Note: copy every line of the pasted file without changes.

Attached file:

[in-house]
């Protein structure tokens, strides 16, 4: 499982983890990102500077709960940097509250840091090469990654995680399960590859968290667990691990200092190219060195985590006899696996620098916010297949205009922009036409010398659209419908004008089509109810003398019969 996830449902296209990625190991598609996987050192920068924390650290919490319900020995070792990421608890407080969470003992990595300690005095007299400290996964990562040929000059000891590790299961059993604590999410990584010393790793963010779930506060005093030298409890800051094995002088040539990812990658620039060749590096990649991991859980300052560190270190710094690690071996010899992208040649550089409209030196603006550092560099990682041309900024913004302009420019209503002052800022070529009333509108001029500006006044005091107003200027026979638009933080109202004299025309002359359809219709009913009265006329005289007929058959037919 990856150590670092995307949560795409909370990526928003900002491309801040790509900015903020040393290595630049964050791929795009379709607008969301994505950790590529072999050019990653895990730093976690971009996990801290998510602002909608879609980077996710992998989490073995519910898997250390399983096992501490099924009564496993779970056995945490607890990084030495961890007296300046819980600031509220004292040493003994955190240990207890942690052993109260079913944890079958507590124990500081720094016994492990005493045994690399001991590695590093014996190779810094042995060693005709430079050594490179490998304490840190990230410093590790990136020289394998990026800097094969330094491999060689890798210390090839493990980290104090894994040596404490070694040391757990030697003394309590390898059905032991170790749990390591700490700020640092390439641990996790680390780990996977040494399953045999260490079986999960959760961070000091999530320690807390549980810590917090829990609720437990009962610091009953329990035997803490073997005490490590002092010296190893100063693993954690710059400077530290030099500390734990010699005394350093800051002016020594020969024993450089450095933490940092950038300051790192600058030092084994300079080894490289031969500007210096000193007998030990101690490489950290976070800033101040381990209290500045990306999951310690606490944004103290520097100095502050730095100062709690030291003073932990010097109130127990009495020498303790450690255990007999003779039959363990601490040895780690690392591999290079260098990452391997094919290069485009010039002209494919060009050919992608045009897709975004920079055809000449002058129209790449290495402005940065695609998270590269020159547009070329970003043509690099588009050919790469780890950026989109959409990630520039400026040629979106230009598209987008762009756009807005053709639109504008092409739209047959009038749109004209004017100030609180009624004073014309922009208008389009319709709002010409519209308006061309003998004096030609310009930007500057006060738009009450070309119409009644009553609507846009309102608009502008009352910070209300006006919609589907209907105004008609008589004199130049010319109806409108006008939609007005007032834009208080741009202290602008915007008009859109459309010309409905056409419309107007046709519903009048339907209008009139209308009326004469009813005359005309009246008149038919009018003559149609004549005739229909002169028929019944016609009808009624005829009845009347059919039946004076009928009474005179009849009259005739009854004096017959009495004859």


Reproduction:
[in-house]
């Protein structure tokens, strides 16, 4: 499982983890990102500077709960940097509250840091090469990654995680399960590859968290667990691990200092190219060195985590006899696996620098916010297949205009922009036409010398659209419908004008089509109810003398019969 996830449902296209990625190991598609996987050192920068924390650290919490319900020995070792990421608890407080969470003992990595300690005095007299400290996964990562040929000059000891590790299961059993604590999410990584010393790793963010779930506060005093030298409890800051094995002088040539990812990658620039060749590096990649991991859980300052560190270190710094690690071996010899992208040649550089409209030196603006550092560099990682041309900024913004302009420019209503002052800022070529009333509108001029500006006044005091107003200027026979638009933080109202004299025309002359359809219709009913009265006329005289007929058959037919 990856150590670092995307949560795409909370990526928003900002491309801040790509900015903020040393290595630049964050791929795009379709607008969301994505950790590529072999050019990653895990730093976690971009996990801290998510602002909608879609980077996710992998989490073995519910898997250390399983096992501490099924009564496993779970056995945490607890990084030495961890007296300046819980600031509220004292040493003994955190240990207890942690052993109260079913944890079958507590124990500081720094016994492990005493045994690399001991590695590093014996190779810094042995060693005709430079050594490179490998304490840190990230410093590790990136020289394998990026800097094969330094491999060689890798210390090839493990980290104090894994040596404490070694040391757990030697003394309590390898059905032991170790749990390591700490700020640092390439641990996790680390780990996977040494399953045999260490079986999960959760961070000091999530320690807390549980810590917090829990609720437990009962610091009953329990035997803490073997005490490590002092010296190893100063693993954690710059400077530290030099500390734990010699005394350093800051002016020594020969024993450089450095933490940092950038300051790192600058030092084994300079080894490289031969500007210096000193007998030990101690490489950290976070800033101040381990209290500045990306999951310690606490944004103290520097100095502050730095100062709690030291003073932990010097109130127990009495020498303790450690255990007999003779039959363990601490040895780690690392591999290079260098990452391997094919290069485009010039002209494919060009050919992608045009897709975004920079055809000449002058129209790449290495402005940065695609998270590269020159547009070329970003043509690099588009050919790469780890950026989109959409990630520039400026040629979106230009598209987008762009756009807005053709639109504008092409739209047959009038749109004209004017100030609180009624004073014309922009208008389009319709709002010409519209308006061309003998004096030609310009930007500057006060738009009450070309119409009644009553609507846009309102608009502008009352910070209300006006919609589907209907105004008609008589004199130049010319109806409108006008939609007005007032834009208080741009202290602008915007008009859109459309010309409905056409419309107007046709519903009048339907209008009139209308009326004469009813005359005309009246008149038919009018003559149609004549005739229909002169028929019944016609009808009624005829009845009347059919039946004076009928009474005179009849009259005739009854004096017959009495004859």